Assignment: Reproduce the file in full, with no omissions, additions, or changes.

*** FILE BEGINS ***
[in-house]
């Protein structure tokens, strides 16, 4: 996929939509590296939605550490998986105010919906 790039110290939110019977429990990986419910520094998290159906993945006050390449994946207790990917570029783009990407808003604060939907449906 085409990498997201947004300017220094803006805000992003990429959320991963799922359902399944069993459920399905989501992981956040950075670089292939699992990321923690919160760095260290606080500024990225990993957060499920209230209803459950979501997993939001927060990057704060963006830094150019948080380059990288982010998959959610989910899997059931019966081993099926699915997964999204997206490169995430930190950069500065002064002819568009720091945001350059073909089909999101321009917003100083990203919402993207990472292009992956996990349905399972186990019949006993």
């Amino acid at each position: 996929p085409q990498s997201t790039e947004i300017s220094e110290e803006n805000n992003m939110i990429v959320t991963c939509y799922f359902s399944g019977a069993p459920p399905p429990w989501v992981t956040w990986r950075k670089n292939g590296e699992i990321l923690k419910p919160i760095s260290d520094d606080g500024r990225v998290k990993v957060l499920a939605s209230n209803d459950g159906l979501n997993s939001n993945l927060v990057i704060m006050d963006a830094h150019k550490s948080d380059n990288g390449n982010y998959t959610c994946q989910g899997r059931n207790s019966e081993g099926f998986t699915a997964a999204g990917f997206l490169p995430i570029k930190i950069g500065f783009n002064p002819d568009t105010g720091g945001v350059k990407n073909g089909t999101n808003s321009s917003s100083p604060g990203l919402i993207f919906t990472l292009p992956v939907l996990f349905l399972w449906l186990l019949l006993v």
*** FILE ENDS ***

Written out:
[in-house]
């Protein structure tokens, strides 16, 4: 996929939509590296939605550490998986105010919906 790039110290939110019977429990990986419910520094998290159906993945006050390449994946207790990917570029783009990407808003604060939907449906 085409990498997201947004300017220094803006805000992003990429959320991963799922359902399944069993459920399905989501992981956040950075670089292939699992990321923690919160760095260290606080500024990225990993957060499920209230209803459950979501997993939001927060990057704060963006830094150019948080380059990288982010998959959610989910899997059931019966081993099926699915997964999204997206490169995430930190950069500065002064002819568009720091945001350059073909089909999101321009917003100083990203919402993207990472292009992956996990349905399972186990019949006993």
């Amino acid at each position: 996929p085409q990498s997201t790039e947004i300017s220094e110290e803006n805000n992003m939110i990429v959320t991963c939509y799922f359902s399944g019977a069993p459920p399905p429990w989501v992981t956040w990986r950075k670089n292939g590296e699992i990321l923690k419910p919160i760095s260290d520094d606080g500024r990225v998290k990993v957060l499920a939605s209230n209803d459950g159906l979501n997993s939001n993945l927060v990057i704060m006050d963006a830094h150019k550490s948080d380059n990288g390449n982010y998959t959610c994946q989910g899997r059931n207790s019966e081993g099926f998986t699915a997964a999204g990917f997206l490169p995430i570029k930190i950069g500065f783009n002064p002819d568009t105010g720091g945001v350059k990407n073909g089909t999101n808003s321009s917003s100083p604060g990203l919402i993207f919906t990472l292009p992956v939907l996990f349905l399972w449906l186990l019949l006993v």